Jones says his defensive style is necessary because his hands are brittle.

"My hands ain't that healthy at all," Jones said. "A lot of times, I get a guy in a pretty good situation, but I've got to chill out. . . .

"If I keep on, my hands would be so broke up, I wouldn't be able to fight any more. I can't do that. I'm trying to get myself to last through this game. I used to mess with my hands, but I realized, if I kept up at that pace, if I ever got in a big fight, I wouldn't have any guns left."

Fair enough, a win is a win, but that doesn't explain why Jones has lowered the level of opposition so much in recent years. He has fought a policeman, a mailman and a schoolteacher. His last four fights have been against David Telesco, Richard Hall, Eric Harding and Derrick Harmon.

Jones' supporters are quick to point out he is stuck in a division that has historically suffered from a lack of talent.

But the public doesn't buy that argument. And fans haven't shown much interest in buying Jones' fights either. He has been on pay-per-view telecasts only four times in his 12-year career, drawing 320,000 for his match against Toney, but never more than 150,000-175,000 for the others. The national media has even stopped following Jones around.

And a group on the Internet has organized a Roy-cott, asking fans not to buy tonight's telecast to protest Jones' lack of tough opposition.

"I'm glad they ain't got nothing better to do than to try to start a Roy-cott," Jones said. "If they had something better to do, they wouldn't be messing with Roy. If that's what makes them happy, come on, I can take it. If they ain't killed me this far, they are not going to kill me now. I live for God and God only. I don't live for people. They can do whatever they want to do to me. It don't bother me."

Redemption could be on the way. Jones seems on a collision course with Felix Trinidad, the hottest fighter in boxing and the man many feel is truly the best pound-for-pound.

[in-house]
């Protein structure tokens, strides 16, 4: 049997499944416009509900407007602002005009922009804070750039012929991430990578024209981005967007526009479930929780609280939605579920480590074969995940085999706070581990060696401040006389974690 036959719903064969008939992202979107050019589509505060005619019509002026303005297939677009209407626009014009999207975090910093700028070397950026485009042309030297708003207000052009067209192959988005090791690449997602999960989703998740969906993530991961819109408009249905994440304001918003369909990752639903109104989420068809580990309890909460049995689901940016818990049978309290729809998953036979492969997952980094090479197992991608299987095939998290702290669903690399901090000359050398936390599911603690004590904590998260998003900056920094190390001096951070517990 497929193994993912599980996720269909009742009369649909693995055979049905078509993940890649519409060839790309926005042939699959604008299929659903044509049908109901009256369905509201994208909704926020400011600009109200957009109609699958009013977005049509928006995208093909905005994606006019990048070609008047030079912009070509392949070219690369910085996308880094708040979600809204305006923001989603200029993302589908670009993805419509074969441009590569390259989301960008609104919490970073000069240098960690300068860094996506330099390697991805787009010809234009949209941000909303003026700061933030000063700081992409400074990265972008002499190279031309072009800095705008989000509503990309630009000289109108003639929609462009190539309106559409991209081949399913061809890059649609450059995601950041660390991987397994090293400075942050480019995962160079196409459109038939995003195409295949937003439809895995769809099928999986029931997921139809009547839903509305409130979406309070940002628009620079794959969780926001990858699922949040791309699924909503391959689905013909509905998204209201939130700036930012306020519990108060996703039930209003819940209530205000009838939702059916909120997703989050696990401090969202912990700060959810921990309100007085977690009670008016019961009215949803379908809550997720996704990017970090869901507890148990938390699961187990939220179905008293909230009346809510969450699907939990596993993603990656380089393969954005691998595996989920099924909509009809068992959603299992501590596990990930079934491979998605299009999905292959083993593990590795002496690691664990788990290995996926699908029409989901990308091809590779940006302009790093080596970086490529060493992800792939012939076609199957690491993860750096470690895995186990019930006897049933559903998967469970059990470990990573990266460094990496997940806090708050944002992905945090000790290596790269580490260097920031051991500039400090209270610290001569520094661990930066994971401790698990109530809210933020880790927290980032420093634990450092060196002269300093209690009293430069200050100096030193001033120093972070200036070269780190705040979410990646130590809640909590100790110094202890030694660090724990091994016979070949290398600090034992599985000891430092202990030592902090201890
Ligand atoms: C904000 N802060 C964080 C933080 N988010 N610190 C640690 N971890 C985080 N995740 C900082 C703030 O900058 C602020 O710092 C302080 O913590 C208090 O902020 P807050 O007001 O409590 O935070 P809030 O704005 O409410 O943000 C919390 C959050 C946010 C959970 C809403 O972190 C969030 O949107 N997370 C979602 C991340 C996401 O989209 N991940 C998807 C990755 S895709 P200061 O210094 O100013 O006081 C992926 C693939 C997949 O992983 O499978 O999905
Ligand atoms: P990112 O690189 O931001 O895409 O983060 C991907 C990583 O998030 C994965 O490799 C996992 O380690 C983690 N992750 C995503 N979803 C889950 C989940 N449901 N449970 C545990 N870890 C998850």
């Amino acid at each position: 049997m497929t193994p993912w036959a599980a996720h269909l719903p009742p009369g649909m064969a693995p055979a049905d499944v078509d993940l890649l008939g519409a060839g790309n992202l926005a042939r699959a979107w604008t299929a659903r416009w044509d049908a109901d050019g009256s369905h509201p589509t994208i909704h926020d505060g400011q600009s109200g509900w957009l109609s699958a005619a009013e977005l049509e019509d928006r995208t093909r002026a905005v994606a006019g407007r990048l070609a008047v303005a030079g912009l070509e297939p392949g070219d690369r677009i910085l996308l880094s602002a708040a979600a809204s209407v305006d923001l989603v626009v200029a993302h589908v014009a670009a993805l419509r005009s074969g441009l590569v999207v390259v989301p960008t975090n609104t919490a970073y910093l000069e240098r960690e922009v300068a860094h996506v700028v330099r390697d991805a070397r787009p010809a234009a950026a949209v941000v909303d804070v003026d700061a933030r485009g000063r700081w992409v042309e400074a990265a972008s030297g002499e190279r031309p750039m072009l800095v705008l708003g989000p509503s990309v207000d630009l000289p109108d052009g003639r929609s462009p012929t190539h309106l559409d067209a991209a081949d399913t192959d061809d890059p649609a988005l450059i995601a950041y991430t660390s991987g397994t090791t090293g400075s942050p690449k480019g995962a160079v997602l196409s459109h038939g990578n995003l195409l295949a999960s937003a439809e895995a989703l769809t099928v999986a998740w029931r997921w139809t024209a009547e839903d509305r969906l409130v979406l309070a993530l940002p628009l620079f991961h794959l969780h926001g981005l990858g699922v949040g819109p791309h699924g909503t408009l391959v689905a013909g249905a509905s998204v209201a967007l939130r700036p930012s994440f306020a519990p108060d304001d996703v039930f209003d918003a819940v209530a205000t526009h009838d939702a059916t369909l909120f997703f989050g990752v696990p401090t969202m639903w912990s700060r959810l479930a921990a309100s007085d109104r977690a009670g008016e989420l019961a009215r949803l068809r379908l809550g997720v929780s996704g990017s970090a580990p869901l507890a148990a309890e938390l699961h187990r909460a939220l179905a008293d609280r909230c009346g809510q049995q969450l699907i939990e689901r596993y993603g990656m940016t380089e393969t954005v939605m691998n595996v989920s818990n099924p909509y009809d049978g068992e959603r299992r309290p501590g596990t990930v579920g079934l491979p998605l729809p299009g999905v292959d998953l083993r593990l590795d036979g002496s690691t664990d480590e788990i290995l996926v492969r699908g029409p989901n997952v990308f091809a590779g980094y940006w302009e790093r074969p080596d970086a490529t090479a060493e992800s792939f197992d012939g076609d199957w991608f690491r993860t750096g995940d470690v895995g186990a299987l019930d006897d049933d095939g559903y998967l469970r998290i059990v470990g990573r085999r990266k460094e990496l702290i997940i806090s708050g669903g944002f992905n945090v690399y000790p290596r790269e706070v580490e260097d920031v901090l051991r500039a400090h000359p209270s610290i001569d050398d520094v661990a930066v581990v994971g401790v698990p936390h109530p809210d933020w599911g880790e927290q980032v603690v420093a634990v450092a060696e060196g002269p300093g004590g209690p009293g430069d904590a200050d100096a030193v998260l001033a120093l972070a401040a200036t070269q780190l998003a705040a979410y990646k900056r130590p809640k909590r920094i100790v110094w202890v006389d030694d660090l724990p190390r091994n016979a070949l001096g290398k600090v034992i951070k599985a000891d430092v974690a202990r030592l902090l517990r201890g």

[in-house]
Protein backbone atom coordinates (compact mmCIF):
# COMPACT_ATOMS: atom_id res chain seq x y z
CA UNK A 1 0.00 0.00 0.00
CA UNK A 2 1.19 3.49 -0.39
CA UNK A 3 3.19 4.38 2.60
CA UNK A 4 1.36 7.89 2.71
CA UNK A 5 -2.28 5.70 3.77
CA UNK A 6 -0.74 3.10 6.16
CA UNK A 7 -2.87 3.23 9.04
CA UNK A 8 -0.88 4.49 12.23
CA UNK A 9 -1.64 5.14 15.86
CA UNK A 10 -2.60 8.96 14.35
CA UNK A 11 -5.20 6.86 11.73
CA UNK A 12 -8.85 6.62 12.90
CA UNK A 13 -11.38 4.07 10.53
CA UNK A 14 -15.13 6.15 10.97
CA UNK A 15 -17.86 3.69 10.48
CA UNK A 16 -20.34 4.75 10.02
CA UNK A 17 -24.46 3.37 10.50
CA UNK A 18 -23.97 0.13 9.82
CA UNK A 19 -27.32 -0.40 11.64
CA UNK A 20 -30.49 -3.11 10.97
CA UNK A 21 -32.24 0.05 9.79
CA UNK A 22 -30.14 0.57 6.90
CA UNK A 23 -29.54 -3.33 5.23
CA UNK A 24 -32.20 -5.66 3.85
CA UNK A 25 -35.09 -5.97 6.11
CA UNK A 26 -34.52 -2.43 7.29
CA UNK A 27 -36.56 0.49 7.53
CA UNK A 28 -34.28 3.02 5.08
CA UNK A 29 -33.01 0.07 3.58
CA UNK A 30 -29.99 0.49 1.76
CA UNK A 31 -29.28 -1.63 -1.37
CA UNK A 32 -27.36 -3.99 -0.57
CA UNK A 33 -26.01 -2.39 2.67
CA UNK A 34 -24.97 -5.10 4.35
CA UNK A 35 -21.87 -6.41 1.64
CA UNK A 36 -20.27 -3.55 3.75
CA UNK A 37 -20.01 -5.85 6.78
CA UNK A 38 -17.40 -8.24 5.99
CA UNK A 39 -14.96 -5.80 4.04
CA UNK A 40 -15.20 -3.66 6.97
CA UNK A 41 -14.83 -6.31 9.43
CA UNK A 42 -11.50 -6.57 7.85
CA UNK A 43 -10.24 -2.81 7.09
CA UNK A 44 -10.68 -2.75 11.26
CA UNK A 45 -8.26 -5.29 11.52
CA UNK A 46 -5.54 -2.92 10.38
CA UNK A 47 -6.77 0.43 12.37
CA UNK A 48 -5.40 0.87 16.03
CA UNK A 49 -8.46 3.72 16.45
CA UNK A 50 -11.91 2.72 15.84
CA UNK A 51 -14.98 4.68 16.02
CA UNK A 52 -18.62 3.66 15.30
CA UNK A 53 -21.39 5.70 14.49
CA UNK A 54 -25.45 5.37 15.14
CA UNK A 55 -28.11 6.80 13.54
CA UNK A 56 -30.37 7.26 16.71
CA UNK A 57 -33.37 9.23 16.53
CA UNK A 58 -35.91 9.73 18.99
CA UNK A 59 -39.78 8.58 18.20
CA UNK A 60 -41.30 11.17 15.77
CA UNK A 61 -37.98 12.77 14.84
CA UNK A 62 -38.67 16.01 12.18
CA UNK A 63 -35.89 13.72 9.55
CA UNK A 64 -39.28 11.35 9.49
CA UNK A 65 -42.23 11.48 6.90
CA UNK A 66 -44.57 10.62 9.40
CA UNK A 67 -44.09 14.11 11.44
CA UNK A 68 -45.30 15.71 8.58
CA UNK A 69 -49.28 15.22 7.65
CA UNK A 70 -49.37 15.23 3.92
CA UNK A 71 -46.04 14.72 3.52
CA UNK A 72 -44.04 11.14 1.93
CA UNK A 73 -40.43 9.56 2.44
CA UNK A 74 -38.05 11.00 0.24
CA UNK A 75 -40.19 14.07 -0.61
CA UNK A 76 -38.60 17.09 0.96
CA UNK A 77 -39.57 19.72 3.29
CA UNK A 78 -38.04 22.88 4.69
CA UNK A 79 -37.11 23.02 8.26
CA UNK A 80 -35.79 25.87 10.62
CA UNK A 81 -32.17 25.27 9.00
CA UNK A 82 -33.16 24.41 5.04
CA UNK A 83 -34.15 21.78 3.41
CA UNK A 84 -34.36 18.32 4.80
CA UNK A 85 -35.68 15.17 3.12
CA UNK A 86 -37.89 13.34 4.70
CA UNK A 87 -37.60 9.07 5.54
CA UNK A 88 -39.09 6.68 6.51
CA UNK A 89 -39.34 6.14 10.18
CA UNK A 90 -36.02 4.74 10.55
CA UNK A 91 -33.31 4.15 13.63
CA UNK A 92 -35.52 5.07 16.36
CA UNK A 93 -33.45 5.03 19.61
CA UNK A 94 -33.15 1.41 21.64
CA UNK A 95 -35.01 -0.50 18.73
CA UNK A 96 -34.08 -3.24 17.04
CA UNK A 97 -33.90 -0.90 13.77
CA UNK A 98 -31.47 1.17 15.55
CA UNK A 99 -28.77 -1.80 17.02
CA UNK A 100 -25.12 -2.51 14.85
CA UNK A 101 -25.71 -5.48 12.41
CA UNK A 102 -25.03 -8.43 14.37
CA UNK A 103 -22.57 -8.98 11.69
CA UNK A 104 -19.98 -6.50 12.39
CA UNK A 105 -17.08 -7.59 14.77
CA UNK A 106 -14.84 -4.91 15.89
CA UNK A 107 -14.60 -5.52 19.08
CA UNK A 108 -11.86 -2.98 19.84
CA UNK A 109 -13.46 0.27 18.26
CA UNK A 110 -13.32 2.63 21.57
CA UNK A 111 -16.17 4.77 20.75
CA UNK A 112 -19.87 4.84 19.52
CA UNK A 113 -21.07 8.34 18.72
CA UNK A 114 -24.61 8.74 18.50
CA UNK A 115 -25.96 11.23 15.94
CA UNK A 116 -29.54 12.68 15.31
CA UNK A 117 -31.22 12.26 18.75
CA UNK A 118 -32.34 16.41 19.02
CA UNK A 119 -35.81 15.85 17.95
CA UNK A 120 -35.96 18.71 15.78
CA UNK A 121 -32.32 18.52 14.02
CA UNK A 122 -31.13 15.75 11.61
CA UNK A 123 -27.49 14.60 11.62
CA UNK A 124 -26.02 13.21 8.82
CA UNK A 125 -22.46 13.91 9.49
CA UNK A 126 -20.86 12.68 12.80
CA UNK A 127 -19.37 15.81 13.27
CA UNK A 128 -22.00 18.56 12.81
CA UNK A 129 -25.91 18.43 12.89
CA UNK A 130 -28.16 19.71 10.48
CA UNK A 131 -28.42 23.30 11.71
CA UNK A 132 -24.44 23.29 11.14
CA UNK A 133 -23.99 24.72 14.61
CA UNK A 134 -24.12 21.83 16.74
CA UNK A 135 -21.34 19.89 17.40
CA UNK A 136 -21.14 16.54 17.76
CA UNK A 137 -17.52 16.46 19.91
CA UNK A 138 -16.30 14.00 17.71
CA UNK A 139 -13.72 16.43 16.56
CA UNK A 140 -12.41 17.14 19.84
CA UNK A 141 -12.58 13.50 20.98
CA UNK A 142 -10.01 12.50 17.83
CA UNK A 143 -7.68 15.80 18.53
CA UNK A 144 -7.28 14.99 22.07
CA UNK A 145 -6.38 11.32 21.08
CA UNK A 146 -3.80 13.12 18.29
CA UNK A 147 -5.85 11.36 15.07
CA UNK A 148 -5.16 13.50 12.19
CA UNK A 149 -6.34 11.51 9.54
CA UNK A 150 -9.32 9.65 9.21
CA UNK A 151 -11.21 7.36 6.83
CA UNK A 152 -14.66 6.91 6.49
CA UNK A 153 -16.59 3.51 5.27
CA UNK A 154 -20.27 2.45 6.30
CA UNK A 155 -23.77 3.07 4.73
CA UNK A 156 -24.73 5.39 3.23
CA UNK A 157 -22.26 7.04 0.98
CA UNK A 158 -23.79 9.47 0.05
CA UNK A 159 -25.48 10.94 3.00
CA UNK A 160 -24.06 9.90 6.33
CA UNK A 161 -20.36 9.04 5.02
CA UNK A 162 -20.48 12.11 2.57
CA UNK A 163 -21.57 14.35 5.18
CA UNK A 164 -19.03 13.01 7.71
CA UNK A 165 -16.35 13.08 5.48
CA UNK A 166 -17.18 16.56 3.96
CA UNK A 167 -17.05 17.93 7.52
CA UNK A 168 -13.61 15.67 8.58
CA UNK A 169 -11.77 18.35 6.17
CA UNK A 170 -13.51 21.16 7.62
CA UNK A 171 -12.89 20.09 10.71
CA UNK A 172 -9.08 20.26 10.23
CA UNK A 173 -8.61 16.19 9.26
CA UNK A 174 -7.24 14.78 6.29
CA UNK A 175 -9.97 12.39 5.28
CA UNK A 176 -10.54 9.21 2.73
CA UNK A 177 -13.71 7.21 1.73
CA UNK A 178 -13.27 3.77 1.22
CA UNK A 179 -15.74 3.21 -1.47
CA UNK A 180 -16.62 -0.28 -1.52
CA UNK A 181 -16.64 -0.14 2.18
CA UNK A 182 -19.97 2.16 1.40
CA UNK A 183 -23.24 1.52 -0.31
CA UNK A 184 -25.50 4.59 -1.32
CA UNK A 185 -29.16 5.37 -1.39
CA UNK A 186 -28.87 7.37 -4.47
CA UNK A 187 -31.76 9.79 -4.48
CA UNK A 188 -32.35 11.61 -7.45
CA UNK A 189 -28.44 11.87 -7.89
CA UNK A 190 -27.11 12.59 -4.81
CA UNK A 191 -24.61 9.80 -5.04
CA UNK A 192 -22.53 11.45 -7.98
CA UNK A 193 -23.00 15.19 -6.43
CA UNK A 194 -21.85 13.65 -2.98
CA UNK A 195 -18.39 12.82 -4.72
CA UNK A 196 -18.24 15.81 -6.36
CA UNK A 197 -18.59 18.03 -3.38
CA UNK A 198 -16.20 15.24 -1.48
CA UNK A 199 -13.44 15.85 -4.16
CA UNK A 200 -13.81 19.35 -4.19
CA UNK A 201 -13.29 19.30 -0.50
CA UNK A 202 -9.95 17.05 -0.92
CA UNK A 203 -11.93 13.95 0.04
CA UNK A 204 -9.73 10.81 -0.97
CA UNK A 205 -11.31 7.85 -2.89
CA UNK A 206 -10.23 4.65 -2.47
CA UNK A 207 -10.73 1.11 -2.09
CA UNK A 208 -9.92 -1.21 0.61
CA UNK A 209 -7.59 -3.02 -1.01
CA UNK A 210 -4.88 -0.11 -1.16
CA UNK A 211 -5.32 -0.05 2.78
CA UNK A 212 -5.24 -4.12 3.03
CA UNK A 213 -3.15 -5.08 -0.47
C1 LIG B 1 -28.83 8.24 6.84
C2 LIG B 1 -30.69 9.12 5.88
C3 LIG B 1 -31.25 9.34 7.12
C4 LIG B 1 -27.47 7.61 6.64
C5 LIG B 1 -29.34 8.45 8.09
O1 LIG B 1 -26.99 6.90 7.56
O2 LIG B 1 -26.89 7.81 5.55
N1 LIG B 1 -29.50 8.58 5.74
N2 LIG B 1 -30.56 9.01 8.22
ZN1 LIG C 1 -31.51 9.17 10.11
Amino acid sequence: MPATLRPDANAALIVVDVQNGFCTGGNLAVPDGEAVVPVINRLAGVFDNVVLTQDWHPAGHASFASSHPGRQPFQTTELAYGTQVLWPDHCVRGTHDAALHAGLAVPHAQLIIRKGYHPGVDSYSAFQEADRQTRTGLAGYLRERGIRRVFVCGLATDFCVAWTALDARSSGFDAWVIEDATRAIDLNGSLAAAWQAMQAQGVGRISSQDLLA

But whoever Jones fights, it will be his way. When a reporter asked him if he would consider getting off his toes and slugging it out with an opponent, Jones replied, "If someone said they wanted to see you do an interview over a volcano, would you do it?"

In tonight's opponent, Gonzalez, Jones will be facing someone who can't move much faster than flowing lava, but feels he has the tools to erupt against Jones.

"I'm going to put a lot of pressure on him," Gonzalez said. "I am taller [by three inches], and I have longer arms. I have to use my physical skills. I have to try everything because Roy Jones is the greatest fighter out there. If that doesn't work, I will have to figure out something in my corner with my trainer."

Good luck. Probably Gonzalez's best chance for victory is to emulate Griffin by getting on his knees and hoping Jones hits him illegally. Don't laugh. It's the only thing that has worked against Jones so far.

(BEGIN TEXT OF INFOBOX / INFOGRAPHIC)

CHAMPIONSHIP BOUTS

Staples Center, tonight, 6

* Light-heavyweight: Roy Jones Jr. vs. Julio Gonzalez.

* Featherweight: Erik Morales vs. Injin Chi.

* Welterweight: Andrew Lewis vs. Ricardo Mayorga.

Tale of the Tape

*--*

ROY JONES JR. JULIO GONZALEZ 44-1 (36) Record (KOs) 27-0 (17) 32 Age 24 173 Weight 174 1/4 5-11 Height 6-2 74 Reach 79 38 Chest (normal) 39 40 Chest (expanded) 41 15 Biceps 14 12 Forearm 11 32 Waist 34 22 Thigh 21 15 Calf 14 15 Neck 17 7 Wrist 7 11 Fist 12

*--*

Copyright © 2019, Los Angeles Times
EDITION: California | U.S. & World
58°